Announced Foxconn Deal is Not a Plan for Sustained Economic Development in Wisconsin
Foxconn, the Taiwanese technology giant, maker of iPhones and components for other consumer electronics products, has pledged to build a 20-million-square-foot, 1,000 acre campus in southeastern Wisconsin to produce liquid-crystal displays (LCD’s). The project, if built, might bring from 3,000 to 13,000 jobs.
Wisconsin Governor Scott Walker has pledged $3 billion in incentives (including income tax credits and $150 million in sales tax exemptions for materials used to build the facility) to bring the company to the state. But there will be a huge “cost” to the state both in terms of drain on the state budget, burden on state taxpayers, and potential damage to the state’s air, land, and water.
Governor Walker has, according to a story in the Wisconsin State Journal (July 30, 2017), negotiated a benefit package for Foxconn that totals between $15,000 and $19,000 per job, per year. The Wisconsin State Journal quotes Timothy Bartik of the Upjohn Institute in Kalamazoo, Michigan as saying “the amount they’re paying per job is very, very high.” Bartik’s research shows that the “average state tax subsidy per job, per year, for large projects is about $2,500.
Beyond that, Governor Walker has pledged to let Foxconn bypass state environmental regulations, including the requirement to complete an Environmental Impact Statement. State lawmakers will begin considering a bill this week (week of August 1, 2017) that would: “allow the company to move or change the course of streams, build manmade bodies of water that connect with natural waterways and discharge materials in state wetlands without authorization from the state Department of Natural Resources. It exempts the company from being subject to an environmental impact statement.” (Wisconsin State Journal July 29, 2017)
The state legislature may decide either to go along with this package, or to add or subtract incentives, but the potential environmental damage of the proposed environmental rollback and give away is enormous.
Governor Walker’s idea seems to be to give away the store. He is proposing to give Foxconn total free rein to have its way with Wisconsin’s air, land, and water before legislators and the public have even had a chance to learn what Foxconn’s plans are, let alone have time to review and comment on them. The environmental, social/cultural, and economic costs of fouled air and water, lost open space and habitat, and hydrological alterations has not even been estimated yet.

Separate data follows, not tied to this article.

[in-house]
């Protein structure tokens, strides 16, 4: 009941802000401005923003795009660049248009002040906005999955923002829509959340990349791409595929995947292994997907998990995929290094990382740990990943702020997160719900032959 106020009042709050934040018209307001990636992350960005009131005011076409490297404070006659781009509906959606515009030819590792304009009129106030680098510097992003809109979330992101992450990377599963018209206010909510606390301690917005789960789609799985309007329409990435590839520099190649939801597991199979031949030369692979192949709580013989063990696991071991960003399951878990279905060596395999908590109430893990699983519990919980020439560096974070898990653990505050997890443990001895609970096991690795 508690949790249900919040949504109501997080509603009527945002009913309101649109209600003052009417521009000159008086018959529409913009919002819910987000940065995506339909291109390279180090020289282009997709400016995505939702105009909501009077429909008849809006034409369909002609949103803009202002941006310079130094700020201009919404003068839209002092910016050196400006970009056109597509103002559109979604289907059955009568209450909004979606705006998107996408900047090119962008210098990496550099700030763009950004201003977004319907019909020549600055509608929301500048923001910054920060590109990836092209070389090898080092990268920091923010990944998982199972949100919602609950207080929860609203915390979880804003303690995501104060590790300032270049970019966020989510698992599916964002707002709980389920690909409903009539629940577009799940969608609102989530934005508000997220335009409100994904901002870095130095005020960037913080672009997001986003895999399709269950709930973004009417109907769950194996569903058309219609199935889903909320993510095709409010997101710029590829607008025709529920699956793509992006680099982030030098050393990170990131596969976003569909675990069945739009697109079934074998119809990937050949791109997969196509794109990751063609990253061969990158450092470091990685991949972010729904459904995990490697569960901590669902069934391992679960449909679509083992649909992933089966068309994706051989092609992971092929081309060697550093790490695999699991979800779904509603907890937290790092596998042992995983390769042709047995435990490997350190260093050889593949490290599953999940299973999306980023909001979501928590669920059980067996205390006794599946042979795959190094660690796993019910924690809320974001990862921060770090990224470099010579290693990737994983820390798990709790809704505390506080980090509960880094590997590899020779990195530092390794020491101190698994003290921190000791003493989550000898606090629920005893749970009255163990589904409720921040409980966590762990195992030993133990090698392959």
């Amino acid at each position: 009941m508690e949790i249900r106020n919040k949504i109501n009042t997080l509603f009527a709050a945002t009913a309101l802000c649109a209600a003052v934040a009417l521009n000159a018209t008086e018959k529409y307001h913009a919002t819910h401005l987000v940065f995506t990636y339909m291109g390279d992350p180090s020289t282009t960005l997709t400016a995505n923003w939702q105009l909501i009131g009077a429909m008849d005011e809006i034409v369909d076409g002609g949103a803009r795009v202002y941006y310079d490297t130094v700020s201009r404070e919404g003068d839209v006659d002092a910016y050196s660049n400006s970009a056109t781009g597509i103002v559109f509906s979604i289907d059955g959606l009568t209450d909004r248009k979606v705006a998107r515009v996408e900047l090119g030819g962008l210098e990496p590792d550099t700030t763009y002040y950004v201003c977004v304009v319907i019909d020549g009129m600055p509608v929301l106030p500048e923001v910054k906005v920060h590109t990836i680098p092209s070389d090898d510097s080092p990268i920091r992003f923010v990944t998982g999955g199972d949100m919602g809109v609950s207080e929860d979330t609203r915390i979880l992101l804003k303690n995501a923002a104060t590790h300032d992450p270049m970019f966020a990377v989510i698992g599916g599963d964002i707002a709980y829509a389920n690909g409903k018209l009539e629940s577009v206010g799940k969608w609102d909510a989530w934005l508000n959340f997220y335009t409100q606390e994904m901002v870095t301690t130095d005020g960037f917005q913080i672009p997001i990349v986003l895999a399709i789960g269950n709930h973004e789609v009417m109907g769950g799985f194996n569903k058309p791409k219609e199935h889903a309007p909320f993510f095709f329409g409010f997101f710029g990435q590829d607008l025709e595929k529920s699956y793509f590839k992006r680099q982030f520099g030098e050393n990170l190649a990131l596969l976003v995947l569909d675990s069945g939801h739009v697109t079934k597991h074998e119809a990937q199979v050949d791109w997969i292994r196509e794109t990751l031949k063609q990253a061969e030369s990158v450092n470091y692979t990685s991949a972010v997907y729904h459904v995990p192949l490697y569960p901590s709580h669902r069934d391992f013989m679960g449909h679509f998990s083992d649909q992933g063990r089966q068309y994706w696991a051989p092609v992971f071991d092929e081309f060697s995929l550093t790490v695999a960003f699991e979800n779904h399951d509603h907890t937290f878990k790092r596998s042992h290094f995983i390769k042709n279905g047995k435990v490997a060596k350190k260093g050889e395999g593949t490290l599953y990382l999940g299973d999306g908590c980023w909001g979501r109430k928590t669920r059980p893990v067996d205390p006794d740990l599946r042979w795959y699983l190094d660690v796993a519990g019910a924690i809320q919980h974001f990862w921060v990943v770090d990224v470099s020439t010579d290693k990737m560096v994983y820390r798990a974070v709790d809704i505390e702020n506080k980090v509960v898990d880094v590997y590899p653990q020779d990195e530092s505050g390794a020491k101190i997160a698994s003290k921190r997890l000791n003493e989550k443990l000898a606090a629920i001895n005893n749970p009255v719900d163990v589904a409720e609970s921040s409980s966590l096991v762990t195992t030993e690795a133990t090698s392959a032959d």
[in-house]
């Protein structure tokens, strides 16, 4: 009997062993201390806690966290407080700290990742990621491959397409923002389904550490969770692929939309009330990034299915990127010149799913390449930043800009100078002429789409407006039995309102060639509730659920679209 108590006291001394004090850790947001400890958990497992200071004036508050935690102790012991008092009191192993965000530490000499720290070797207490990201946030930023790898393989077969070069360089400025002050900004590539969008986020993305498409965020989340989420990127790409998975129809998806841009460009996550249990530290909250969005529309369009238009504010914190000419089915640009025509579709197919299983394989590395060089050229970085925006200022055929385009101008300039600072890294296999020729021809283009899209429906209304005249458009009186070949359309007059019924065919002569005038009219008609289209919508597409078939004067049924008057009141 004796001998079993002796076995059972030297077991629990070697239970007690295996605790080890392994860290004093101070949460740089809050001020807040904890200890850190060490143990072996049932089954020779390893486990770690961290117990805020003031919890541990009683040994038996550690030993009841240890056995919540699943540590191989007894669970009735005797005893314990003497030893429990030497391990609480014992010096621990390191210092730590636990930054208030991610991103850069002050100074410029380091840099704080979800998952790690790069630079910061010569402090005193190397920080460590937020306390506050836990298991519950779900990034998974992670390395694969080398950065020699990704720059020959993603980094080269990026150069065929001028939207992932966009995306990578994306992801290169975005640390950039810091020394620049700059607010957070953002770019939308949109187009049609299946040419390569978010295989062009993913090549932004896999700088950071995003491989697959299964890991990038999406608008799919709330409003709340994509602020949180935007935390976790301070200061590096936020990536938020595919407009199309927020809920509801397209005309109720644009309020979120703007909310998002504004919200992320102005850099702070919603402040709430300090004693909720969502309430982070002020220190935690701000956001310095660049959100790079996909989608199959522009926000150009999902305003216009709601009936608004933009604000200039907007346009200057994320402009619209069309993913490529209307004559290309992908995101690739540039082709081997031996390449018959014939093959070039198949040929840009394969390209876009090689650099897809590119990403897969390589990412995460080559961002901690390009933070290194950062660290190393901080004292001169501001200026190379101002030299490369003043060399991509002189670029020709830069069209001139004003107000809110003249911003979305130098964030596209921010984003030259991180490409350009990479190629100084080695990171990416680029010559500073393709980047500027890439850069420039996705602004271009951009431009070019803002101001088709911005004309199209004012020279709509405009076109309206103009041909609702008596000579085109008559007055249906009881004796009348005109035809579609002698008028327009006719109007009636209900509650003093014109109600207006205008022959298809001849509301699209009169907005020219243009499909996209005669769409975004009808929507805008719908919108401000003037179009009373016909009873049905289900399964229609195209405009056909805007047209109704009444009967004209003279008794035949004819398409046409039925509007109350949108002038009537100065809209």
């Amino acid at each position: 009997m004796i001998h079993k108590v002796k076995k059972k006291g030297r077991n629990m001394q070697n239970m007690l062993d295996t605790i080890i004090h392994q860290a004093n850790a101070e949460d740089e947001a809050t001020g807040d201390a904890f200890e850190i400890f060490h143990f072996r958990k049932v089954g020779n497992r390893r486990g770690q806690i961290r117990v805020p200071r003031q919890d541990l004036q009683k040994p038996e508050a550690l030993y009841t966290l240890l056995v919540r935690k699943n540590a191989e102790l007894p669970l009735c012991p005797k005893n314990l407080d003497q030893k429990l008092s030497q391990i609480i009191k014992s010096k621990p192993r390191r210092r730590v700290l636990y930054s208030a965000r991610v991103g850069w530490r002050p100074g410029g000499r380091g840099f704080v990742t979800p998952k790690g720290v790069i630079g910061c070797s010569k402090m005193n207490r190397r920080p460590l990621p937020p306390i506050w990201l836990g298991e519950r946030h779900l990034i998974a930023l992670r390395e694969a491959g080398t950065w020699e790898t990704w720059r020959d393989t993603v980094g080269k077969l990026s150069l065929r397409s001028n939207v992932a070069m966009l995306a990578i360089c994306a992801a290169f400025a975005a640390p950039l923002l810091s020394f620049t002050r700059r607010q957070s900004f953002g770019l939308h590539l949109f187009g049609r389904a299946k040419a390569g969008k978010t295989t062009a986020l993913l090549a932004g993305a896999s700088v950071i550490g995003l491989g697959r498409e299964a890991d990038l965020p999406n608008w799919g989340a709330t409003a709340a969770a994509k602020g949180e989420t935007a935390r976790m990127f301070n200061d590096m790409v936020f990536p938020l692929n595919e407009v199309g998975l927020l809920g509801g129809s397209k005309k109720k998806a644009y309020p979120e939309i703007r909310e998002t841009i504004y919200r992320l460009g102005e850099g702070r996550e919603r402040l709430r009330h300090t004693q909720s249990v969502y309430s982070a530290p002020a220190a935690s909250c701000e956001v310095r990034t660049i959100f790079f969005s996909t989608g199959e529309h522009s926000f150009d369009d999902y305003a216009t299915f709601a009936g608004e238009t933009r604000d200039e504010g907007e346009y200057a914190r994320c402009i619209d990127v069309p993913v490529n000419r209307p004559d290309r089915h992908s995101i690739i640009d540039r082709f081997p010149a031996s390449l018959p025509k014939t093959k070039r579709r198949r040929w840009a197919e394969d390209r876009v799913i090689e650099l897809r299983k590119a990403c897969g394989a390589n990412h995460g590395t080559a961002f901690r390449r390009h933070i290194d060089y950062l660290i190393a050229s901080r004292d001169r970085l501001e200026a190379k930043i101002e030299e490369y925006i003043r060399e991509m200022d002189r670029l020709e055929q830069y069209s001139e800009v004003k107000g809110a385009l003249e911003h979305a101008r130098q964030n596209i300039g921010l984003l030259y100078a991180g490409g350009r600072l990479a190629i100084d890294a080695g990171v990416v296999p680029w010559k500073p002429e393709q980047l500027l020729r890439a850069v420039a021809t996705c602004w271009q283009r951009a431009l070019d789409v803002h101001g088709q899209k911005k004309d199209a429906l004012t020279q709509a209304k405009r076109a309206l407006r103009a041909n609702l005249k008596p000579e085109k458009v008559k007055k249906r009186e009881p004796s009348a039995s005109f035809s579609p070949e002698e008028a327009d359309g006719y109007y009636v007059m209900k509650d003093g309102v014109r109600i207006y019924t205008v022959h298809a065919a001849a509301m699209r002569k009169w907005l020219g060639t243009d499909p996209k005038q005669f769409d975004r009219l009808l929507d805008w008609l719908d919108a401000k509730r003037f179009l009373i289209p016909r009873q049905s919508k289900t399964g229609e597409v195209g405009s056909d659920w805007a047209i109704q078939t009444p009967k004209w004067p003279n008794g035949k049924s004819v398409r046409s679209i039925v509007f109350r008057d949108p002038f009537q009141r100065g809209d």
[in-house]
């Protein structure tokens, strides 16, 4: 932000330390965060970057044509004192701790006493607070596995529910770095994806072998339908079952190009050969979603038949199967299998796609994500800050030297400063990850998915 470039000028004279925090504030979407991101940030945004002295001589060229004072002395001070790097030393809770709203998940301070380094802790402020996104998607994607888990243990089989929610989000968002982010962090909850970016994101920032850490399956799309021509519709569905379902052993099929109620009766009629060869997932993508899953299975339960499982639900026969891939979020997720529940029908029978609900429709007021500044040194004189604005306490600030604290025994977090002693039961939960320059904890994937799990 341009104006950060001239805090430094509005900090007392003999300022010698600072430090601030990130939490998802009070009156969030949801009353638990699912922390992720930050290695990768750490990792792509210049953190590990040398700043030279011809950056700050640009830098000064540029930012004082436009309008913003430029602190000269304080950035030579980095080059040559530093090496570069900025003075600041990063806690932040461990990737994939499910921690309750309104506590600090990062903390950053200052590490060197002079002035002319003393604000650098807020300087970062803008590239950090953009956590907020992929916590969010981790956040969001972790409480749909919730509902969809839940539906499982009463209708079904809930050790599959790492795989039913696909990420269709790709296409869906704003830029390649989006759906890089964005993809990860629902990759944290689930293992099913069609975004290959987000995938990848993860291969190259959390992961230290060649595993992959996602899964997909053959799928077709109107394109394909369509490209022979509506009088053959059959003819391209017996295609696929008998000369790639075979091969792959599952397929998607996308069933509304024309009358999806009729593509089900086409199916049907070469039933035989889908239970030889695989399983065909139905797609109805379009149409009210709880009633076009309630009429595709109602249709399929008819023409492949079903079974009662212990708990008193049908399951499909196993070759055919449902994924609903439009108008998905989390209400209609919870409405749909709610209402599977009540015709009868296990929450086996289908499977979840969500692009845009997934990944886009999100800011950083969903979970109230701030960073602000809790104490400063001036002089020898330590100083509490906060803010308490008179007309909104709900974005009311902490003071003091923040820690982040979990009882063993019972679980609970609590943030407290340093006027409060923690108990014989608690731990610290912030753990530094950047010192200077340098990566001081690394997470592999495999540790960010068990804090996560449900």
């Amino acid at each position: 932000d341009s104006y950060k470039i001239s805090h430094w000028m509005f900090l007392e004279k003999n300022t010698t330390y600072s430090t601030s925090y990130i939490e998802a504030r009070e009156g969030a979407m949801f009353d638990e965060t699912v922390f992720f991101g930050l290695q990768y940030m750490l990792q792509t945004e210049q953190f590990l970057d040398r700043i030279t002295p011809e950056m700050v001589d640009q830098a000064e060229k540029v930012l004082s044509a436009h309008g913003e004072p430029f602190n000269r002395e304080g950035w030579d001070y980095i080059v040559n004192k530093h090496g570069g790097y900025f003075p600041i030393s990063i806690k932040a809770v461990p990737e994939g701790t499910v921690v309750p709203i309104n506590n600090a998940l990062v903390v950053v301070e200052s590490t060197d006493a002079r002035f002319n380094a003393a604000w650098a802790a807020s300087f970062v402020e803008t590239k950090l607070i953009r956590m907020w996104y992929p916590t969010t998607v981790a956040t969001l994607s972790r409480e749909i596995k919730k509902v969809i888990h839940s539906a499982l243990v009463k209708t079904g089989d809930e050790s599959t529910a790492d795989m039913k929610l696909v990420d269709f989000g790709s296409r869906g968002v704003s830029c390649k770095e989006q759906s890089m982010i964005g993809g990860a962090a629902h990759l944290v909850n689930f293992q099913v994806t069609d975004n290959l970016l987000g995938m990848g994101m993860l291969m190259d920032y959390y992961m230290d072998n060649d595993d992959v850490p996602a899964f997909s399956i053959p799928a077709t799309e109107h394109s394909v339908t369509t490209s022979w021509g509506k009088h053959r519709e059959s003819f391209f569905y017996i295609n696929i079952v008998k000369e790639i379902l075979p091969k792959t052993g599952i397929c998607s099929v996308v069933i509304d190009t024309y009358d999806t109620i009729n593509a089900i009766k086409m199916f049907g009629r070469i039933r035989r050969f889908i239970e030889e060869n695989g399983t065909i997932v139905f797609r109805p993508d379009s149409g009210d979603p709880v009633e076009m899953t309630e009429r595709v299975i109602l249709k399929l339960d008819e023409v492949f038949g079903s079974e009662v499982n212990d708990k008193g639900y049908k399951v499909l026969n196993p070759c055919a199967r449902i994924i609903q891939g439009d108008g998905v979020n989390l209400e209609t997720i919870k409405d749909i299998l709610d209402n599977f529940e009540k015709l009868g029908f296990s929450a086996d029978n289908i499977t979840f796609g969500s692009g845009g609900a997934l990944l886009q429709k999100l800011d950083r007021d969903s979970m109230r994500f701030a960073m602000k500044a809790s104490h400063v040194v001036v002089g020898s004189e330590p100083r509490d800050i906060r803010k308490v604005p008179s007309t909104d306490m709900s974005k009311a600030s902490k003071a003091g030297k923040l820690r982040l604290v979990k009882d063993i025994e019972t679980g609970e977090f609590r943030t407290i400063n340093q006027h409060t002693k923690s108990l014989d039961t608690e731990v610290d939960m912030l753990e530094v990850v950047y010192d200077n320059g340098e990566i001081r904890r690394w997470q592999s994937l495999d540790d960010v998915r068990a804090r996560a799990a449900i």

There is little specific information about Foxconn’s plans so it is hard to evaluate the proposal. But, we know the site is intended for Racine or Kenosha Counties. Besides that we don’t know the specific parcels Foxconn is interested in, if the project land contains waterways, or sensitive environmental features, or how the project might impact them. These unknowns are what an environmental impact assessment and the resulting environmental impact statement are designed to discover and why it is such a bad idea to exempt the Foxconn project from going through the environmental impact discovery and assessment process.
The kinds of environmental alterations that Foxconn could make under Walker’s proposal (reversing the direction of streams, creating new water bodies, discharging into wetlands, and perhaps filling wetlands) are environmental assaults. As a practicing restoration ecologist, I know that the damage done cannot be mitigated against elsewhere or reversed through ecological restoration on-site.
The proposal would also set a dangerous precedent. What if Foxconn wants a second or third manufacturing site in Wisconsin? Would they get the same tax breaks and license to wreck the environment? What about other manufacturers? Would they get the same deal?
Walker’s Foxconn giveaway is just a deal; it is not an economic development plan. Nor is it a strategy to enhance Wisconsin’s heritage as an environmental leader and social and cultural haven. What Wisconsin needs is not a race to the bottom but a plan for sustained economic development that uplifts all Wisconsinites while honoring our history of respecting the environment, and protecting the state’s natural resources.
To give the Governor and Foxconn the benefit of the doubt, maybe they are considering utilizing one of the many empty former industrial sites in Wisconsin. Perhaps they plan to use the abandoned former GM plant in Janesville, Wisconsin or the recently-shuttered Oscar Meyer plant in Madison?
Urban infill like this would be good if it happens. But the Foxconn deal, as it now stands, does not respect or enhance Wisconsin’s status as a great place to live. Yes, the state could benefit from many more well-paying and meaningful jobs; especially since Governor Walker has failed to come through on his promise to create 250,000 jobs in his first term. Now nearing the end of his second term (and thinking about running for a third) he is many tens of thousands of jobs short of that goal.
We in Wisconsin has so many good things going for us that we do not have to bow down to the commercial powers and give away all that we hold dear.
We can do better.